When New Jersey parents of young children get a divorce, a variety of schedules for child custody and visitation may be available. The most important elements of such a plan are that parents are on time and that they are able to offer support to their children.
Many parents still find that a traditional arrangement that allows the child to visit the noncustodial parent every other weekend works well. This can be scheduled from 6 p.m. Friday to 6 p.m. Sunday, or parents may decide to extend it to Monday. To give the noncustodial parent a little more time with the child, some parents also build in a Wednesday night visit from 6 p.m. to 8 p.m. This could also be turned into an overnight visit.
Parents whose work schedules do not offer consistent 9-to-5 Monday through Friday hours can still create a plan that works for them. One parent might have the job of picking up the child at school each day, taking the child to any after-school activities, making dinner and helping the child with homework. The noncustodial parent might have the child on two or three weekdays each week instead of on weekends.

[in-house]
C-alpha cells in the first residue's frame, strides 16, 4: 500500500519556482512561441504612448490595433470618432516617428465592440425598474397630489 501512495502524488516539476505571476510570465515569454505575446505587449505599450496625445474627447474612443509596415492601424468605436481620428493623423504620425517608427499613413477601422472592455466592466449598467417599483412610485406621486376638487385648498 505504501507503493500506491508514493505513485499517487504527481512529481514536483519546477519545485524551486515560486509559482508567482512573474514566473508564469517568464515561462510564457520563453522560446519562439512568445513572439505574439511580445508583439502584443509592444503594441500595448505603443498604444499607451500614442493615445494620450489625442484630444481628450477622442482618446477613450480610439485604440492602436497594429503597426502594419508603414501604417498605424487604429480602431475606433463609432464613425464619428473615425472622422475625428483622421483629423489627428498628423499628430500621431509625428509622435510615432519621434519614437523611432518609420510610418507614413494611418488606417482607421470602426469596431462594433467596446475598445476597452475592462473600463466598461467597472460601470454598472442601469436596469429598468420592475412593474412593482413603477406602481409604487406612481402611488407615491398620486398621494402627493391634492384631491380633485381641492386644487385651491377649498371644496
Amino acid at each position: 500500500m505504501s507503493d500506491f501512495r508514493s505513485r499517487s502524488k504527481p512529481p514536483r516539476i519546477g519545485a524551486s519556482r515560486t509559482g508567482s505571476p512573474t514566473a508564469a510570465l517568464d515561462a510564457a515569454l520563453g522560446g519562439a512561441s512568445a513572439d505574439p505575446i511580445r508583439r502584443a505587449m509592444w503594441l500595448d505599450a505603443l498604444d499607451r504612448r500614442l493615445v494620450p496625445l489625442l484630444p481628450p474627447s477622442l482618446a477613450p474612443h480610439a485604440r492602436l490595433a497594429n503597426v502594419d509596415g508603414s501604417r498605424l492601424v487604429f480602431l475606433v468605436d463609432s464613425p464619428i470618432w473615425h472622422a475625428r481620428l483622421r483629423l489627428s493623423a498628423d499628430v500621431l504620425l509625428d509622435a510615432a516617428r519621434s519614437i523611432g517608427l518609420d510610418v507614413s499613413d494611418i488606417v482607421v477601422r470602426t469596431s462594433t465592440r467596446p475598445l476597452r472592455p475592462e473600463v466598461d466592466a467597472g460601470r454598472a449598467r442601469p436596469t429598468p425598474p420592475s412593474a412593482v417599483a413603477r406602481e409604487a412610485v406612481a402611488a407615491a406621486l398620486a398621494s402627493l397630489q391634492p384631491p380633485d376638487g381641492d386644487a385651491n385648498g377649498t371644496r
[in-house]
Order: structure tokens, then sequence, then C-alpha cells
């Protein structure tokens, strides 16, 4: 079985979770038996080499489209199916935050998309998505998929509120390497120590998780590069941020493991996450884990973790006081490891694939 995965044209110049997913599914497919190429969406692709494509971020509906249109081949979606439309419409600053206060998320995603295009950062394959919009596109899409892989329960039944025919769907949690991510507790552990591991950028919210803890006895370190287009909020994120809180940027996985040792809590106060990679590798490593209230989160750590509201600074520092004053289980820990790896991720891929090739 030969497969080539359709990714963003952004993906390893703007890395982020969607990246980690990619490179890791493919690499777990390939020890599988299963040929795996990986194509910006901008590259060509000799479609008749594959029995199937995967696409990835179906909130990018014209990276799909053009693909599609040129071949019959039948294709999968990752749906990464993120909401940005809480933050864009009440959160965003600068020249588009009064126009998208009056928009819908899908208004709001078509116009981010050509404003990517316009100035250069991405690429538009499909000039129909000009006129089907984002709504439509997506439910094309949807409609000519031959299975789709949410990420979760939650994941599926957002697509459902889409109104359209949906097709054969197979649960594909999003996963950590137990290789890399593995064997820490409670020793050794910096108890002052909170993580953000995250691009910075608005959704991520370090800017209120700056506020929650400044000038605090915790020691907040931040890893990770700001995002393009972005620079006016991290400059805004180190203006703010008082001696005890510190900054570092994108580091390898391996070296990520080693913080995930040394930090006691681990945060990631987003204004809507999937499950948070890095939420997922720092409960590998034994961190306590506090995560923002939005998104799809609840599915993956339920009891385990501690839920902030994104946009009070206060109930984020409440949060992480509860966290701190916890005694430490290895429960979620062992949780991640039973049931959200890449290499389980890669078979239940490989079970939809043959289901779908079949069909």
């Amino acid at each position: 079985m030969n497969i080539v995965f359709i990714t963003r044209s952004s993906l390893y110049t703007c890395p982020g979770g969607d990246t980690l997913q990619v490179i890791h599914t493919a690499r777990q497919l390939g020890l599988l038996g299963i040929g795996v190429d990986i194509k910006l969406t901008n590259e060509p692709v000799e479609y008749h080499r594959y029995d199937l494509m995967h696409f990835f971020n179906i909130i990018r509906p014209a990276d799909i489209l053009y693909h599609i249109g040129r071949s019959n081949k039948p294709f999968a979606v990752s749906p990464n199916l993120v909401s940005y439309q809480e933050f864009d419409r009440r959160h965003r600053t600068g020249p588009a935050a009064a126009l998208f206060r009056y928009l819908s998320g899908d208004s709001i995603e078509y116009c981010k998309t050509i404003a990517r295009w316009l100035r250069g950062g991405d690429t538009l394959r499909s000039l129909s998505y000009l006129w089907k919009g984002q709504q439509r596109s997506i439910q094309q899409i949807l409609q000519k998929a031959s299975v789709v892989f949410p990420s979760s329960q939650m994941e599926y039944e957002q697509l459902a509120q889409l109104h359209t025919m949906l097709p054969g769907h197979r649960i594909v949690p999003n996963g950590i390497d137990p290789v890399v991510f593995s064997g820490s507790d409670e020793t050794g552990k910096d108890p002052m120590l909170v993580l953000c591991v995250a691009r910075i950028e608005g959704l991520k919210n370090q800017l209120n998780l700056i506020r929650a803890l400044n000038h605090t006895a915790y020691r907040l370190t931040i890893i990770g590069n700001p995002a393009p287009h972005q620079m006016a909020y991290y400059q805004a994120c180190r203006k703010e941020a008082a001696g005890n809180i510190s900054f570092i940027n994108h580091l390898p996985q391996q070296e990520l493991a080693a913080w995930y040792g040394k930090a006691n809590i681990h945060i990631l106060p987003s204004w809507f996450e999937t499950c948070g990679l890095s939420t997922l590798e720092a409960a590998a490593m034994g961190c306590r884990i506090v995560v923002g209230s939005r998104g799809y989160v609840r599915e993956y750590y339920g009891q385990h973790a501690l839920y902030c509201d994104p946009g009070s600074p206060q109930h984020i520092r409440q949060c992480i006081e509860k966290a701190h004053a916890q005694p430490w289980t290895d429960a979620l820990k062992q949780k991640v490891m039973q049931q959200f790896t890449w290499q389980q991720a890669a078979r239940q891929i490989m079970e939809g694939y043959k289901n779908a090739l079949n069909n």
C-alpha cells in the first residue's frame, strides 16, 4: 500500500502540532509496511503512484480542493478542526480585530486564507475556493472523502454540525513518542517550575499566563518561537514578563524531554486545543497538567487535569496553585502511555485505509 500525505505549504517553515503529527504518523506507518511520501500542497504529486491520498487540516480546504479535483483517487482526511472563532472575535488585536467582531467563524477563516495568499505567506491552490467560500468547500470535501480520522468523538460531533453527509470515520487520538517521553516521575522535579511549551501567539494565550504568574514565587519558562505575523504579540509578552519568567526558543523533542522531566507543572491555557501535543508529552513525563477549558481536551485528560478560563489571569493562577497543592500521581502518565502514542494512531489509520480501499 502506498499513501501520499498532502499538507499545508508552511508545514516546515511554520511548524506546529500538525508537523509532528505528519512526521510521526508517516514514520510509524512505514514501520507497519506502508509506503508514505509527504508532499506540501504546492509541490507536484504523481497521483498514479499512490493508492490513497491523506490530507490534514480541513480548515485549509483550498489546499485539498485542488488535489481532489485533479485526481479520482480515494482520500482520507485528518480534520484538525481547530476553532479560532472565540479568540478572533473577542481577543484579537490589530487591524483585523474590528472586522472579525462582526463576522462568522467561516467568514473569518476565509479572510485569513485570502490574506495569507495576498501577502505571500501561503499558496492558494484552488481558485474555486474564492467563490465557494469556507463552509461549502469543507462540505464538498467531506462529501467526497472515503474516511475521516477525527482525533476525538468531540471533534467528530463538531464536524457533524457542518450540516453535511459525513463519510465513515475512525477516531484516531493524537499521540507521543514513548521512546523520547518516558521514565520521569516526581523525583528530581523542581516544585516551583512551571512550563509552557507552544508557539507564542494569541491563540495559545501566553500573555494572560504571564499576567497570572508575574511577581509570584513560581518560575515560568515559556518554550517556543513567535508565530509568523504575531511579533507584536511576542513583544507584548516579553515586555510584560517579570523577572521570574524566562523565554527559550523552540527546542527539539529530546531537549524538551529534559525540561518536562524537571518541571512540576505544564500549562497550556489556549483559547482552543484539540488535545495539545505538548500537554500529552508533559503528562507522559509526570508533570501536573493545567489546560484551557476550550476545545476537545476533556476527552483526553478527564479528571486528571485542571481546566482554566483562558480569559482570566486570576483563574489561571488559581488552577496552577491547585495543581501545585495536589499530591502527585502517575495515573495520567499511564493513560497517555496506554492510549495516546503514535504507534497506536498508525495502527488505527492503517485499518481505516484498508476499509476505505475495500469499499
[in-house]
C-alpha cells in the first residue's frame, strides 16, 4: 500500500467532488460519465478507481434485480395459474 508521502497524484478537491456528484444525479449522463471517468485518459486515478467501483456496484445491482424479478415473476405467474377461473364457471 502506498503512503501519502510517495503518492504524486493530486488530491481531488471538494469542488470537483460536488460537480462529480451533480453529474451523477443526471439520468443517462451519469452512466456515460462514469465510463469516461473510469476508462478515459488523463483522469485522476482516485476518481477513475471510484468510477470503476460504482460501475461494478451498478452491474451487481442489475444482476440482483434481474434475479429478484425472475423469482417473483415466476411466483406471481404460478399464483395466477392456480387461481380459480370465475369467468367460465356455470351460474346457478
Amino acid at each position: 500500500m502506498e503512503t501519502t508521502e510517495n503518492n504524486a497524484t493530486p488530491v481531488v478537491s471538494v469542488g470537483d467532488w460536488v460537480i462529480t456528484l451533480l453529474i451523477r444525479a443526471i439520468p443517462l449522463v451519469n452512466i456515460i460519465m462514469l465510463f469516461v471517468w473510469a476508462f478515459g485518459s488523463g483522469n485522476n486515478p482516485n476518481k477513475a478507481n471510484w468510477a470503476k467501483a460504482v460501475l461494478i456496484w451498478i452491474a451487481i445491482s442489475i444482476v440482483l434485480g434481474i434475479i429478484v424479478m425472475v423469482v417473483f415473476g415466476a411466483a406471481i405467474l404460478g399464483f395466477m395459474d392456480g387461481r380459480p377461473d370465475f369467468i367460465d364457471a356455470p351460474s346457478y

In other cases, parents may opt for joint custody instead of a visitation arrangement for one parent, but the principles for a successful schedule remain the same. With joint custody, the child might alternate weeks or days with each parent. Clear communication with one another and with the child will be key to making any of these arrangements work. During the divorce, parents can work with their respective attorneys to create a parenting planthat addresses any potential areas of conflict and establishes consistent rules for both households.